A pilot study conducted by researchers at Vrije Universiteit Amsterdam has found that nearly 80% of meat and dairy products from the farm animals tested contained plastic particles.

The researchers found that particles of several types of plastic were present in the blood of both pigs and cows; in cows’ milk both from farms and from packaged milk from the supermarket; in farm-animal feed pellets; and in packaged meat samples from three farms and from the supermarket.

The study, commissioned by the Plastic Soup Foundation “raises serious concerns about the contamination of our food chain with microplastics” according to the foundation’s director, Maria Westerbos.

“It is also clear that farmers are not responsible for this,” she said.

“It seems that – at least part of the – former food products, including from supermarkets, are processed into livestock feed with packaging and all. This is not only detrimental to animal welfare, but perhaps also to ourselves. Most likely, almost every steak and burger contains small pieces of plastic.”

The study found that all 12 samples of feed pellets and shredded feed were found to contain plastic, while no plastic particles were detected in fresh feed, however.

Seven of the eight beef samples tested were found to contain plastic particles, while five of the eight pork samples contained at least one type of plastic.

Plastic was also found in 18 of the 25 milk samples tested.

While the study did not investigate the origin of the particles detected in the blood streams of pigs and cows, it did produce evidence that the animals absorbed these plastic particles into their bloodstreams.

In fact, all Dutch livestock animals that were investigated – 12 cows and 12 pigs – had multiple, and at least three types of plastic particles in their blood.

This indicates that the particles are either small enough to be absorbed via the lung pathway and/or swallowed and absorbed into the bloodstream via the gut.

Chewing food may further reduce size of particles swallowed which increases the chance of particle absorption, the research found.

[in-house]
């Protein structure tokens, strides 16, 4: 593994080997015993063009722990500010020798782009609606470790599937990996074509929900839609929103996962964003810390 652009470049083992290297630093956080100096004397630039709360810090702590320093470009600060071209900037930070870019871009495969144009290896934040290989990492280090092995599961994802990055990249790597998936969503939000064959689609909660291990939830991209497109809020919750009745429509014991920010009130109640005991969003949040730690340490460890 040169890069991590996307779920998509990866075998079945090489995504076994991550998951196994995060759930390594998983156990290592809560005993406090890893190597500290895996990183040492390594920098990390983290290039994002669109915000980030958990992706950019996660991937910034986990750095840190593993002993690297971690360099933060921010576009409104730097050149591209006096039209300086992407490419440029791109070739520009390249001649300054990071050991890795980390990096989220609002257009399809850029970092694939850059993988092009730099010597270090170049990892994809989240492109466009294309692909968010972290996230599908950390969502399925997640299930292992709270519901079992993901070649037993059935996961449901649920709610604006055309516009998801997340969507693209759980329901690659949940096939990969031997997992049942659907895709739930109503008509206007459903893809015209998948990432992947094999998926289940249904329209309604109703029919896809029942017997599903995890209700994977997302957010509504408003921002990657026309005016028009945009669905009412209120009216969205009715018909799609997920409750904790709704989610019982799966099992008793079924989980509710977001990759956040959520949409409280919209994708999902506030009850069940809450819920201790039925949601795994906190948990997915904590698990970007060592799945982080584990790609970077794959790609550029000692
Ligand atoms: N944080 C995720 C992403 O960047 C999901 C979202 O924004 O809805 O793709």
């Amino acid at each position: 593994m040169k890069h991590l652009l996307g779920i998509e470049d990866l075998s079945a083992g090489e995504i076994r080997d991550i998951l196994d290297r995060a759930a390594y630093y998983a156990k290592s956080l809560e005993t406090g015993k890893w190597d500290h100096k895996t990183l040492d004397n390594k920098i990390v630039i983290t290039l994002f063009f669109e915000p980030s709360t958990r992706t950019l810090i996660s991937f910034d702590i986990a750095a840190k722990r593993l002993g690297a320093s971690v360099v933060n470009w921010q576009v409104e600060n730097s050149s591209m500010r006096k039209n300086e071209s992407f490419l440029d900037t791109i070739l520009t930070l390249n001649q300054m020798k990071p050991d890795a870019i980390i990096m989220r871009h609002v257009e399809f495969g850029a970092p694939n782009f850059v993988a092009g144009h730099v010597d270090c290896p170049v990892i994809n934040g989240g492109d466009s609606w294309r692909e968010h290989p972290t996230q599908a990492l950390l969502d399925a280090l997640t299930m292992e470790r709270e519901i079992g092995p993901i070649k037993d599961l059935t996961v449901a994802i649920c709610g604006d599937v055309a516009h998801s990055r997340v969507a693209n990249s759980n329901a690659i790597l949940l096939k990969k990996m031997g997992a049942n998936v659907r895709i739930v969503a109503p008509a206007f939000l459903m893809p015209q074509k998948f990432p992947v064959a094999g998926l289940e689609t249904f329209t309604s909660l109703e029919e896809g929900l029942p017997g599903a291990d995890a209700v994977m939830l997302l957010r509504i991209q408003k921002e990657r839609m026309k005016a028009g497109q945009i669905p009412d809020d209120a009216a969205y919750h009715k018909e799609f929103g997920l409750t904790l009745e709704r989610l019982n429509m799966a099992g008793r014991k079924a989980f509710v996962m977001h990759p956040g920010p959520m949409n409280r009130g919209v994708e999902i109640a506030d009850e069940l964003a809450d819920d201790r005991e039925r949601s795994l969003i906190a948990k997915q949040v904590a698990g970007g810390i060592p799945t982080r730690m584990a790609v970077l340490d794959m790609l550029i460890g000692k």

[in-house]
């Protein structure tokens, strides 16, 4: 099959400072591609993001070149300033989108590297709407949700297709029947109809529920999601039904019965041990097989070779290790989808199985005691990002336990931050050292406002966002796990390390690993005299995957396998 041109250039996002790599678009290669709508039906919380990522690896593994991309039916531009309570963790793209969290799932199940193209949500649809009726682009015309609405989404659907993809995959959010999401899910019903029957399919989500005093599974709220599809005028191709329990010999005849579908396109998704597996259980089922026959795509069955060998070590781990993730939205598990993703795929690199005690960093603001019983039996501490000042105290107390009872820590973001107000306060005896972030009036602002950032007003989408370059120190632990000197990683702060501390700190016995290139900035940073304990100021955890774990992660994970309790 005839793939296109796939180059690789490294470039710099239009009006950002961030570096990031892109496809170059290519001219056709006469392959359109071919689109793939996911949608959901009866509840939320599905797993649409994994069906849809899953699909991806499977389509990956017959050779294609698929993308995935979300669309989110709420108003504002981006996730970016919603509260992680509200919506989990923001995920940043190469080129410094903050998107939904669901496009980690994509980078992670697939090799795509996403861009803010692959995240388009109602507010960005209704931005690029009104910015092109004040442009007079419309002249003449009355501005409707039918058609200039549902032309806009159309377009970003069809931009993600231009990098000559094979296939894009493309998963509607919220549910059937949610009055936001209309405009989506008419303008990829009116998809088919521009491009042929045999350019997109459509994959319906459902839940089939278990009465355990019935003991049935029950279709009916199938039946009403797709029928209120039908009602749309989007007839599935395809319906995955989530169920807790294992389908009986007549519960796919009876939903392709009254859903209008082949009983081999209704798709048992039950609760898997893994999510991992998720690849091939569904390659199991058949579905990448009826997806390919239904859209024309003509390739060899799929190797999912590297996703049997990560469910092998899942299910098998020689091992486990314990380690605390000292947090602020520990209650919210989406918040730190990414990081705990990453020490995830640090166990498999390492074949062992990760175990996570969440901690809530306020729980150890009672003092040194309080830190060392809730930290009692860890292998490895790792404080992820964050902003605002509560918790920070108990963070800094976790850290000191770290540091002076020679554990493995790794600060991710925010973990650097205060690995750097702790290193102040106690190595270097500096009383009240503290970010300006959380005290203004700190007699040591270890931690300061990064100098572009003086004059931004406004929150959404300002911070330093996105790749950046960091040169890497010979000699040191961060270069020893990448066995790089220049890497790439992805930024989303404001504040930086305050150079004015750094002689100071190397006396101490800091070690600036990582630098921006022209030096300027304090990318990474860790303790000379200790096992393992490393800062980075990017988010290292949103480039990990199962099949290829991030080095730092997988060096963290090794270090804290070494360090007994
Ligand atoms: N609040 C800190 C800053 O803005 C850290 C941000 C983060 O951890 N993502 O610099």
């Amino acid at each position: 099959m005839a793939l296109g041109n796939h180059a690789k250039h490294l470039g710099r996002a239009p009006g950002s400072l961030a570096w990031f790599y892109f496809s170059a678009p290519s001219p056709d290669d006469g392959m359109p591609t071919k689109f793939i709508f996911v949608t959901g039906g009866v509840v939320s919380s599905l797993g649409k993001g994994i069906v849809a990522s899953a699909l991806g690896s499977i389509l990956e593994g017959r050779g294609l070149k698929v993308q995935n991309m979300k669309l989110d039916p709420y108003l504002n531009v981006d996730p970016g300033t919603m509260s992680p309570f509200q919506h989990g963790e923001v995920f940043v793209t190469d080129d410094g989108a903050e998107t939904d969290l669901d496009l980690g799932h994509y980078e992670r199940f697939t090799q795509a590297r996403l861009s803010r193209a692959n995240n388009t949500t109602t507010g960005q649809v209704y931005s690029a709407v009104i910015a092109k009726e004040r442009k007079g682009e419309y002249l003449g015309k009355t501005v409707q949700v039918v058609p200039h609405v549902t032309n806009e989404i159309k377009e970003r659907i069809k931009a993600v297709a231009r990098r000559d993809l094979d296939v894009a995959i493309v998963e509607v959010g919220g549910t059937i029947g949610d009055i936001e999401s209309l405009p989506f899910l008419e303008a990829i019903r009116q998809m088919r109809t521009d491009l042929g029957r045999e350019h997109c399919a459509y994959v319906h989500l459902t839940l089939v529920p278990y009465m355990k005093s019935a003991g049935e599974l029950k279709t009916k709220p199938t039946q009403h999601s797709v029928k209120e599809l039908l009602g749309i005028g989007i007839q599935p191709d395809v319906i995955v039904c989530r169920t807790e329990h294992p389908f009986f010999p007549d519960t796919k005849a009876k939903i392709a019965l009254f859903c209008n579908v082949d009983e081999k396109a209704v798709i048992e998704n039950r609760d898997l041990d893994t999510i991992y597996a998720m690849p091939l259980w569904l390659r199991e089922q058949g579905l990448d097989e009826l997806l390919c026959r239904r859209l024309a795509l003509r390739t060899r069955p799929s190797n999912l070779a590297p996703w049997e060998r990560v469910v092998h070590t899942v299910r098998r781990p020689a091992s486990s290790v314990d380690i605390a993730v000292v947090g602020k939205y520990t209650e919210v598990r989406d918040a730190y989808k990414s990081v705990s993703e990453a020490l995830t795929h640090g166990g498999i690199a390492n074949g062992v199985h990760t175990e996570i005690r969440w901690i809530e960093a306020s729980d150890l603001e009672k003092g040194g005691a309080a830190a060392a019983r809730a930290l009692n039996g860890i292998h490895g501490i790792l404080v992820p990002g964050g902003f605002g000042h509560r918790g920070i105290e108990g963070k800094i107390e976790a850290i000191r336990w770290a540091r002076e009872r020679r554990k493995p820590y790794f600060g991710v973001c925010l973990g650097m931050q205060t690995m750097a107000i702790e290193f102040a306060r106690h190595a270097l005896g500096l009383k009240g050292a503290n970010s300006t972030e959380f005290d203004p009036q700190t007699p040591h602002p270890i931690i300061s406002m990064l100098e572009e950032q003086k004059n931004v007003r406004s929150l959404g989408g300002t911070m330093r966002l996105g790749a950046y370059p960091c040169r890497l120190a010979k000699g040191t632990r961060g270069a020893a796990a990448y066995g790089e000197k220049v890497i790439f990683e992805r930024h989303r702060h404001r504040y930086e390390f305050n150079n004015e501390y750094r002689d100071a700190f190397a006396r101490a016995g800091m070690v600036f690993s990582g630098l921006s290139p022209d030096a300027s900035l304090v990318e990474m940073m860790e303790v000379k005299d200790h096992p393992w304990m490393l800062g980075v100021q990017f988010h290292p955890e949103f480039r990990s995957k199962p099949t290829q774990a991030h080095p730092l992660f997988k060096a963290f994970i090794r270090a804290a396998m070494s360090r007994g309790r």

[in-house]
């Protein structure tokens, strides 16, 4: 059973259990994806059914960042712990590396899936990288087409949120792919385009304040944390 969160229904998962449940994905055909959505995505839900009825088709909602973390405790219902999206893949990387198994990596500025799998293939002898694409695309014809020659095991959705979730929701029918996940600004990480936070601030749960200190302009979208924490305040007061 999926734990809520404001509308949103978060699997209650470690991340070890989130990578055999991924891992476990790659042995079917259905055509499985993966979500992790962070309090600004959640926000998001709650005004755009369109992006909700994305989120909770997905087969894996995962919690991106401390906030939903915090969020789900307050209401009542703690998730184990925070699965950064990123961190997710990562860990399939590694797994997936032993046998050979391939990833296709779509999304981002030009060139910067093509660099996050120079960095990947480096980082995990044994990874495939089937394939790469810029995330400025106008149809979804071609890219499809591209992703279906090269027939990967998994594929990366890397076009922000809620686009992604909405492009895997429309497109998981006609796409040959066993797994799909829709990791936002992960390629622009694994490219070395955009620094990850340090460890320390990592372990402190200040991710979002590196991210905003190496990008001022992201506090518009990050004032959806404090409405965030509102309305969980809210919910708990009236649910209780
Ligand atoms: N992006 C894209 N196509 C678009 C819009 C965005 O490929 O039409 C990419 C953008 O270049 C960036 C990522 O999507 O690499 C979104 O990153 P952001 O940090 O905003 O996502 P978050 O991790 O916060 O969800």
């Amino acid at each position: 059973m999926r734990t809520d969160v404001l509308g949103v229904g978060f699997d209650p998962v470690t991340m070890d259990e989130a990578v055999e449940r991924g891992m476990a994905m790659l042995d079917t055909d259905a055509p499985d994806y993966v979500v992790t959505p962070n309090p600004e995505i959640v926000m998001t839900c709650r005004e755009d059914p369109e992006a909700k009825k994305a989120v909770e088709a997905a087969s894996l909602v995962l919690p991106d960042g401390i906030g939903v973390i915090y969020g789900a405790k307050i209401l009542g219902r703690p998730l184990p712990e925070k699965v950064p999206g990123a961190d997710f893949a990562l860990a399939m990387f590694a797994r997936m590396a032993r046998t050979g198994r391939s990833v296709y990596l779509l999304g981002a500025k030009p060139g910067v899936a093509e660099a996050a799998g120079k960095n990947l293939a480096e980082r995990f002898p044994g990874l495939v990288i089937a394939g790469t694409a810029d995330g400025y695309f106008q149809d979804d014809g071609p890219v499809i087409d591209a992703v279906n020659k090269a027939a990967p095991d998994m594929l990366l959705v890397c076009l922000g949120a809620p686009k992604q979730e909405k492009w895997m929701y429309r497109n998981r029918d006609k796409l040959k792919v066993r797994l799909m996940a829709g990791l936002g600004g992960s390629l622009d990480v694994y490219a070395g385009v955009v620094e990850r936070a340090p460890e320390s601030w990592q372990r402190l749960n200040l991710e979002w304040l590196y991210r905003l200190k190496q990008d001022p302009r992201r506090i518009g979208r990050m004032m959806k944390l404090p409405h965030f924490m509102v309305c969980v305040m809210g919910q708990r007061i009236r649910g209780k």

Key highlights

  • 80% of all samples combined, contained detectable amounts of at least one type of plastic;
  • None of the fresh feed samples contained detectable amounts;
  • 100% of the pellets and shredded feed samples contained detectable amounts of at least one type;
  • 100% of the cow and pig blood samples contained detectable amounts of at least one type;
  • 72% of the milk samples of any type contained detectable amounts of at least one type of plastic;
  • 75% of the meat samples of any type contained detectable amounts of at least one type.

Plastic particles were present in the majority (75%) of the beef and pork samples investigated in the study.

Therefore, humans may potentially be exposed to particles by eating beef or pork, and less likely via milk.

While the pilot study gave clear indications for plastic exposure of livestock and possibly humans, a larger number of samples would need to be analysed to draw more general conclusions and perform statistical analyses, for example, regarding the range of concentrations, frequency of detection, temporal and spatial variation in the concentrations, the researchers said.

This was beyond the scope of this pilot study, which was simply focussed on measuring exposure to plastic particles.

Based on the results described, no conclusions can be drawn regarding any potential health risks of these findings for the animals or for humans upon consumption of animal-derived products.